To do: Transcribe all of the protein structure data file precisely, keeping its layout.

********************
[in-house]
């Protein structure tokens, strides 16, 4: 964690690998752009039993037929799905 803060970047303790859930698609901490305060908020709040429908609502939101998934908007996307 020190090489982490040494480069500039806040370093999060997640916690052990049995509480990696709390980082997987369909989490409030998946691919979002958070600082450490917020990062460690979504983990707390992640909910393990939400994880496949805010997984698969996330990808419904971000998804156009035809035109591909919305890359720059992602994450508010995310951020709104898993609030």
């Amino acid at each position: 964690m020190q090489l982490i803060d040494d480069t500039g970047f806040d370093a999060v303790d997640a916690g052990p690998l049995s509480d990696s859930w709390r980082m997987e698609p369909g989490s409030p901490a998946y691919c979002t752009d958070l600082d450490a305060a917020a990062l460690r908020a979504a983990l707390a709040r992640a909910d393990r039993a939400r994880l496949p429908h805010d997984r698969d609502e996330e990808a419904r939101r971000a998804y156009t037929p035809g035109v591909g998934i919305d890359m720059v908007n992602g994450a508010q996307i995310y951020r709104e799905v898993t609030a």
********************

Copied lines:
[in-house]
């Protein structure tokens, strides 16, 4: 964690690998752009039993037929799905 803060970047303790859930698609901490305060908020709040429908609502939101998934908007996307 020190090489982490040494480069500039806040370093999060997640916690052990049995509480990696709390980082997987369909989490409030998946691919979002958070600082450490917020990062460690979504983990707390992640909910393990939400994880496949805010997984698969996330990808419904971000998804156009035809035109591909919305890359720059992602994450508010995310951020709104898993609030």
């Amino acid at each position: 964690m020190q090489l982490i803060d040494d480069t500039g970047f806040d370093a999060v303790d997640a916690g052990p690998l049995s509480d990696s859930w709390r980082m997987e698609p369909g989490s409030p901490a998946y691919c979002t752009d958070l600082d450490a305060a917020a990062l460690r908020a979504a983990l707390a709040r992640a909910d393990r039993a939400r994880l496949p429908h805010d997984r698969d609502e996330e990808a419904r939101r971000a998804y156009t037929p035809g035109v591909g998934i919305d890359m720059v908007n992602g994450a508010q996307i995310y951020r709104e799905v898993t609030a």